Shaliach Tzibbur: On Being a Public Messenger
Rabbi Nir Koren is a shaliach (emissary) of OTS’s Straus-Amiel institute who previously served as rabbi of Monterrey and Cancun, Mexico; Cali, Columbia; and Quito, Ecuador. He and his family are currently working in Ottawa, Canada.
Since I was a child, I have been a “shaliach tzibbur” (literally: a public messenger), standing in front of the Aron Kodesh (Holy Ark) and praying on behalf of the congregation on the “yamim noraim” (literally: “the terrible days”, referring to the High Holidays). At first I filled this position as chazan, as cantor. Later as a community leader, as a rabbi.
The prayer that begins the High Holiday Mussaf service begins with the cantor’s heartfelt words: ” Here I am, poor in deeds, trembling in fear in front of the Holy One of Israel. I came here before You to plead on behalf of Your people, who sent me, although I am hardly worthy of the task.”
And there, in front of the open ark, one feels the burden of leading the congregation; you feel that you have to be an advocate of honesty on me and “on behalf of Your people who sent me.”
This year, after so many years, I felt some relief that I didn’t have to be a public messenger. This year, Rosh Hashanah passed and also Yom Kippur, and the burden was lifted from me.
But immediately after, at the end of Sukkot, the truly terrible days began. The days when we understood who would live and who would die, who would fight, who would be tormented.
And suddenly, our hearts became a void in our chest, a pain of bereavement and shame. How did we get so far away from each other?
“But we are guilty for our brother, we saw how distressed he was when he pleaded with us for his life, but we would not listen; that’s why this distress has come on us” (Genesis 42:21).
Tomorrow, I will get on a plane to Israel, but my story is not as important as the story of the people of Israel.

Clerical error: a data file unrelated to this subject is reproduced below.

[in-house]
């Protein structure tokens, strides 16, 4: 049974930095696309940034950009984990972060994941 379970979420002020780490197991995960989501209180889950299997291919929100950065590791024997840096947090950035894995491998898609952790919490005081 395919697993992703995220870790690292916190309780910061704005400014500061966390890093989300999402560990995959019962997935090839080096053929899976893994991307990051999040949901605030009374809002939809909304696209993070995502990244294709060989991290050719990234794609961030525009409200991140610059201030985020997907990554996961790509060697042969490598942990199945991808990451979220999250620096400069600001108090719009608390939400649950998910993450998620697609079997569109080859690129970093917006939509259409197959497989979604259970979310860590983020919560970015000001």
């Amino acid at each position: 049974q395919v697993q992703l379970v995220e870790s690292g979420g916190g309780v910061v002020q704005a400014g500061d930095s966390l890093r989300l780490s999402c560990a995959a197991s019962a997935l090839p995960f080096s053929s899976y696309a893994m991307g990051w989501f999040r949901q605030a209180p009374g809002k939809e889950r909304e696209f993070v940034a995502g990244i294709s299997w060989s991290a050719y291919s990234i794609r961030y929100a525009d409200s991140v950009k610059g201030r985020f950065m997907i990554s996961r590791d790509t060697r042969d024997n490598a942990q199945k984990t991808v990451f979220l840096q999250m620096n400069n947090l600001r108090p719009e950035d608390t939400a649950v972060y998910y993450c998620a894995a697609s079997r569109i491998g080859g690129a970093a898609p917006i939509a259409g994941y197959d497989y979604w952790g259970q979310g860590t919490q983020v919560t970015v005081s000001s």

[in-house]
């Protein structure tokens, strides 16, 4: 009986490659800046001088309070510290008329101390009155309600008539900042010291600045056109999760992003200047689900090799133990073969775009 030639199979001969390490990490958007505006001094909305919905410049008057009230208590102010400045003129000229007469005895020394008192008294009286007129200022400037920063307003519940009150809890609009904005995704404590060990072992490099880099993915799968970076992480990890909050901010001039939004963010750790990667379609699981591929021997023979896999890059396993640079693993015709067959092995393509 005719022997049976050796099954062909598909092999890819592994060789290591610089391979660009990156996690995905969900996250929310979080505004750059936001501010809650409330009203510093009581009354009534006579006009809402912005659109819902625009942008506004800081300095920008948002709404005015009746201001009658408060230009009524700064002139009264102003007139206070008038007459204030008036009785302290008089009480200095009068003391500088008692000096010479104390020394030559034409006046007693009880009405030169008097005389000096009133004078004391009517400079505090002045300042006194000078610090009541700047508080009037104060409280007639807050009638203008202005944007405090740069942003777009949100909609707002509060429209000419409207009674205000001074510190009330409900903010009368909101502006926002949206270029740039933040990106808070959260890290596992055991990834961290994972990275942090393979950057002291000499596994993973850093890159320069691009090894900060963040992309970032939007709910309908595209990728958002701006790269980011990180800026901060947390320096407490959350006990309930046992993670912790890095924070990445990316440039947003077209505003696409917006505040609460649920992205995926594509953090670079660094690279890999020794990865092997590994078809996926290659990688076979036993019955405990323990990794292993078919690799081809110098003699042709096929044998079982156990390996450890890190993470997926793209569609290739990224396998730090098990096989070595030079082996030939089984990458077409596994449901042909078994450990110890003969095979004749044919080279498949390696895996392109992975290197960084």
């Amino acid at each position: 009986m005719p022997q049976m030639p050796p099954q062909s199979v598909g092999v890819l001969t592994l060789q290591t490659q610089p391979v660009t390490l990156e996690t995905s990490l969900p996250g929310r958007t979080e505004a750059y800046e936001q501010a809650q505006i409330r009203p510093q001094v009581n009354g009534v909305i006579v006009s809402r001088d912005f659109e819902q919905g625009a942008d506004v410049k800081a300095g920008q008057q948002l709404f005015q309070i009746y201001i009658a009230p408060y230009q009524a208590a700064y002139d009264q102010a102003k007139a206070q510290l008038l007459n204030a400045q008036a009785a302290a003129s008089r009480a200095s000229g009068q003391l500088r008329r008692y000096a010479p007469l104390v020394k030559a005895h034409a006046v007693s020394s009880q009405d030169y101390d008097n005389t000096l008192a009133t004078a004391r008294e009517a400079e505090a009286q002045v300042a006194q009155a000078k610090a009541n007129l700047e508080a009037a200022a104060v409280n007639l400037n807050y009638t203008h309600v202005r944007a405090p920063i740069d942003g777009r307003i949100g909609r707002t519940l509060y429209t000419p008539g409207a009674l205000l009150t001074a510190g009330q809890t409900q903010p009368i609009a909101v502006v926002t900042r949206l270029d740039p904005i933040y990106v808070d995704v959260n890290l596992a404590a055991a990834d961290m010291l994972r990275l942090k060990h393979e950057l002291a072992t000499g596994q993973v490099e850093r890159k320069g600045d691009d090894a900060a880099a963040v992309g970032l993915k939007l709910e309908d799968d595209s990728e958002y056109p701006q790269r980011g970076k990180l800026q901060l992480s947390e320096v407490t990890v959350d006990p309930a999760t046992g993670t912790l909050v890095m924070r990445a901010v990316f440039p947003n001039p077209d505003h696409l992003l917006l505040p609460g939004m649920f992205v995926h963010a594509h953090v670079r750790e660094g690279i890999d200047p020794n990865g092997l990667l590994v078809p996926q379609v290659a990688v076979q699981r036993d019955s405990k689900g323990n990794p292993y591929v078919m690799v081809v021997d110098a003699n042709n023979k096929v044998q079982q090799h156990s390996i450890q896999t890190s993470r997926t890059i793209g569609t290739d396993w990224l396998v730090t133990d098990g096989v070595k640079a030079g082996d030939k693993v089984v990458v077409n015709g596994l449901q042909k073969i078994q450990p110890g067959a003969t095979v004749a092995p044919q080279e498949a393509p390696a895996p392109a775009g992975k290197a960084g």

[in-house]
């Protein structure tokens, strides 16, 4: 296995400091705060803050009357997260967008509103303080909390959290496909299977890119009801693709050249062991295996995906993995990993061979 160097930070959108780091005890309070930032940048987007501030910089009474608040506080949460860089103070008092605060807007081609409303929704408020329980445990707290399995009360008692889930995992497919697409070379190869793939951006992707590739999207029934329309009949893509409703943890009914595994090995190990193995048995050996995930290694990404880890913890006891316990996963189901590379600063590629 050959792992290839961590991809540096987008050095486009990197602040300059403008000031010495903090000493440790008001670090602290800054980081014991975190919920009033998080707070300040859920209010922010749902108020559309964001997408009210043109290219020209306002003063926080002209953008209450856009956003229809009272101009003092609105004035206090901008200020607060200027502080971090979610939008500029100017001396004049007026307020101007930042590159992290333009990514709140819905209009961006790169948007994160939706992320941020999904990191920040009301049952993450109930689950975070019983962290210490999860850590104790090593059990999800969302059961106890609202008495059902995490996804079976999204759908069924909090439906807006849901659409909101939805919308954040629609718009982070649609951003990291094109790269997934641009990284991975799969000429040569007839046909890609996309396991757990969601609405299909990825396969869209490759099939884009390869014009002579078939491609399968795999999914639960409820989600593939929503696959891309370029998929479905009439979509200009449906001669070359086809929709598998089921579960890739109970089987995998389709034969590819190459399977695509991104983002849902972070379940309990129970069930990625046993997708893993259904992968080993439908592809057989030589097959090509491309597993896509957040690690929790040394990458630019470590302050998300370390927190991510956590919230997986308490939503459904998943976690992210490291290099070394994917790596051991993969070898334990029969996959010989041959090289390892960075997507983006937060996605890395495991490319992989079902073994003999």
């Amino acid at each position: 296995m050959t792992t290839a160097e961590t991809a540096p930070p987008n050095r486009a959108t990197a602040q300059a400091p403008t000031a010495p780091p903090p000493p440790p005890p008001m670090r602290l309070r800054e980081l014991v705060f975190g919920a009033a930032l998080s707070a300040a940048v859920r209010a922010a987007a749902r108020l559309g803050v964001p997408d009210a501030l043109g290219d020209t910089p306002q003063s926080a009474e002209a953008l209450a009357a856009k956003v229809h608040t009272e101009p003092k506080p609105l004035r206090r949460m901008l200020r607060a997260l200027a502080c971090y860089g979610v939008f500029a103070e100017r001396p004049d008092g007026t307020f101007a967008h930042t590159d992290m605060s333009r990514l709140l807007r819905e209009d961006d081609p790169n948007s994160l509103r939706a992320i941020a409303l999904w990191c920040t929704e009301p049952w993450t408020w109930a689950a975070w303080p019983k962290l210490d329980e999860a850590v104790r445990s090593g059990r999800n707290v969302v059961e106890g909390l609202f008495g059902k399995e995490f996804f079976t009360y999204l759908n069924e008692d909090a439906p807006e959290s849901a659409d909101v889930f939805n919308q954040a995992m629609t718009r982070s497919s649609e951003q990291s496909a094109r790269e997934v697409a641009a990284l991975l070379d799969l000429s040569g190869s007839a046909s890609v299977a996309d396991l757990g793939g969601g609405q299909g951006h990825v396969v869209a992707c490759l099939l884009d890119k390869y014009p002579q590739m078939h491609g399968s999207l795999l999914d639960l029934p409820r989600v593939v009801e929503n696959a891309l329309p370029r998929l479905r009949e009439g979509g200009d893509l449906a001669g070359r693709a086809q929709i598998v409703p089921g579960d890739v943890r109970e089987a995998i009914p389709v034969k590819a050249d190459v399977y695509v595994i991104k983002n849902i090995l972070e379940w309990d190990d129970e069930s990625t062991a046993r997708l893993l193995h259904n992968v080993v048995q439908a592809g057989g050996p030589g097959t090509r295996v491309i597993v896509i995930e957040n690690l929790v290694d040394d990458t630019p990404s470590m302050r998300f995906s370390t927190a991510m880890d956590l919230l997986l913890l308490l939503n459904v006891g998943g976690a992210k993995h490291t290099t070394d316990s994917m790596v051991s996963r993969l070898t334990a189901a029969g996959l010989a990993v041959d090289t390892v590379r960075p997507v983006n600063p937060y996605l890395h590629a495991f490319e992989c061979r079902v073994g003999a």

The land of Israel does not only belong to the Jews in Israel, it belongs to all of us. This shared fate makes us all not only shed a tear with our brothers, the whole House of Israel, but to understand that no Jew is safe from hatred.
Today, after my wife shared a request for some equipment donation on behalf of the unit I’m supposed to join, I understood for the first time what it means to be a shaliach tzibbur. I’ve only been in this amazing community for a month; I didn’t even expect that there would be an answer, because this time I know that I’m truly “poor in deeds”. I didn’t do anything to earn the love and trust of the community.
I was convinced that after only a month in this new job, the obvious response from the community would be that I am bound by the contract I signed and must remain. And here I received a lesson in true leadership, a lesson in sensitivity, where Risa, the director of Tamir, spoke not only of community inclusion of people with special needs, as is the program’s mandate – but also to ask with kindness, “what can I do for you and your family? How can I help?”
Then suddenly I realized, I am not the story, but the public is. For several hours the recurring miracle occurred since the establishment of the mishkan, the tabernacle: the people simply rose above their leaders.
It is not the messenger, it is the public who does the work, and which is filling the tabernacle with content, spirit, and equipment that is used far beyond fighting.
I am bringing with me to Israel a delivery that was so lovingly chosen, prepared and packed, and which received a loving caress from the mothers of the community as if they were dressing their child before going out during the frozen winter.
I am also bringing with me letters written with innocence equal to thousands of prayers, letters that will elevate souls in difficult times.
I suddenly realized how the little me, with no intention whatsoever, became a public messenger again – except that this time I have no sense of burden on my shoulders. This time I understand that the messenger is carried and raised on the public´s shoulders, making the way a lot easier for him.
This time I will wear the IDF army uniform and not the kittel, but I will do it with holy awe. And I will pray with great intent that today, our Father on Heaven will serve justice.